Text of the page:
Collaboration, unlike more passive working relationships, can transform a sometimes adversarial relationship into a shared exploration of alternative publishing models that allows libraries, presses, and other stakeholders to ensure that their interests are adequately represented. To advance their mutual interest in addressing problems with the current system, collaboration will require libraries and presses to coordinate their own interests and those of other stakeholders—most notably, their faculty and university administrations—and to act multilaterally, potentially ceding some operating autonomy. Still, libraries and presses share an institutional culture, and a commitment to facilitating the communication of scholarly and scientific research, that should make participation in a collaborative search for solutions appealing.
Following Gray and others, we might define library-press collaboration as libraries and university presses working together to address mutually recognized problems or opportunities through cooperative effort, combined resources, and joint decision-making responsibility, with shared responsibility for, and/or ownership of, the resulting service. This definition is sufficiently broad to encompass both project-specific, low-intensity alliances and long-term, programmatic joint ventures that involve considerable interdependence.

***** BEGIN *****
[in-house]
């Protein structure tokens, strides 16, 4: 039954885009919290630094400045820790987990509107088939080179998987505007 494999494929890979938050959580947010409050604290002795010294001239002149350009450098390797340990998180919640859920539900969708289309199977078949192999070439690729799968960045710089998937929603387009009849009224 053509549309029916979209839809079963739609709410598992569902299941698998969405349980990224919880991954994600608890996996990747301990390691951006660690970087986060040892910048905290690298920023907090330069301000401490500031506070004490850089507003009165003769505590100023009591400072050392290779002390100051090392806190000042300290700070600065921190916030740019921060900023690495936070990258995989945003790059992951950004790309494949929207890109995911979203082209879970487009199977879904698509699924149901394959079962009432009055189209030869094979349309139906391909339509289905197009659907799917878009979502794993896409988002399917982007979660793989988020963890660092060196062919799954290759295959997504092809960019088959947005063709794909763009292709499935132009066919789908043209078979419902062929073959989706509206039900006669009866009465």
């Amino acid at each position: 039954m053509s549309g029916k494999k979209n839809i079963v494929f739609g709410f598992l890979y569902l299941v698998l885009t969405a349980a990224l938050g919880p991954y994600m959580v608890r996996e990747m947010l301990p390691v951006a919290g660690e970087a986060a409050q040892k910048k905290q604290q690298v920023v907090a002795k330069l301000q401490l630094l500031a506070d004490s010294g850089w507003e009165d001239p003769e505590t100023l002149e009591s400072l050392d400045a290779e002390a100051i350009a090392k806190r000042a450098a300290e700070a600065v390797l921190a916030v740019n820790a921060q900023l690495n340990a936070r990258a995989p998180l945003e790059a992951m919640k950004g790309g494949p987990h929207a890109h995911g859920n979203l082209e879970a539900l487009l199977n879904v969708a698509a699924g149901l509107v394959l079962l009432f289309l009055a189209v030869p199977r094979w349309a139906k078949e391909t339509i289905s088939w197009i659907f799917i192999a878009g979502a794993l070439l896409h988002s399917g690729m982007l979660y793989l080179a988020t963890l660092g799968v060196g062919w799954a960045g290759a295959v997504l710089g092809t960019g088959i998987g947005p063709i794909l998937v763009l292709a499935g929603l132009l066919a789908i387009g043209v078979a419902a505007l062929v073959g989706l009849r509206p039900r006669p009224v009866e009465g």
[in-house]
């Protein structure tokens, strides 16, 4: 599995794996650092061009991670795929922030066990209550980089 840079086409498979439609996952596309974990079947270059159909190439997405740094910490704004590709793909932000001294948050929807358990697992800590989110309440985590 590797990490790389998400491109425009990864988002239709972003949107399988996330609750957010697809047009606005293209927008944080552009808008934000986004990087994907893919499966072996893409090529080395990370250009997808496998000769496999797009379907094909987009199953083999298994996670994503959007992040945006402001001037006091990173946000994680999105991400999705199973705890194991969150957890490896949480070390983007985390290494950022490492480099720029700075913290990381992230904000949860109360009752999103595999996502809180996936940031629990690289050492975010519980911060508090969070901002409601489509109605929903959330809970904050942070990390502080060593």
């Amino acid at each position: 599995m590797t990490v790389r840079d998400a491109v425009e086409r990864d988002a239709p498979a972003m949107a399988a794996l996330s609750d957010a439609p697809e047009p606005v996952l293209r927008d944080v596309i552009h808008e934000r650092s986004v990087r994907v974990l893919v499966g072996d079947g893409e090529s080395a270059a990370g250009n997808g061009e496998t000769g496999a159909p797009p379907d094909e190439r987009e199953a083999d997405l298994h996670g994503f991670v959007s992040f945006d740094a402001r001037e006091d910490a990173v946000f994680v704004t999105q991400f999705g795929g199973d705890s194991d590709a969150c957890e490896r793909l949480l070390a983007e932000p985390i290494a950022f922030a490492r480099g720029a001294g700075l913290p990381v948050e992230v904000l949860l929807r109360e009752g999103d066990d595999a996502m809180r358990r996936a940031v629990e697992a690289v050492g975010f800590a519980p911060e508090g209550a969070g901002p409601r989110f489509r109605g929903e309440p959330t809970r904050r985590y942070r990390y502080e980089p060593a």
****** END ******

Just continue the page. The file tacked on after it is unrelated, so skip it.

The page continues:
Several broad benefits will likely motivate many campus-based publishing partnerships. These include:
A partnership may seek to develop a digital publishing capacity that requires resources beyond those of either the press or the library individually. Libraries and presses can realize synergies from partnerships that combine the organizations’ complementary capabilities. A collaboration can combine competencies, technical expertise, and financial resources to provide services beyond the capabilities of the organizations acting independently.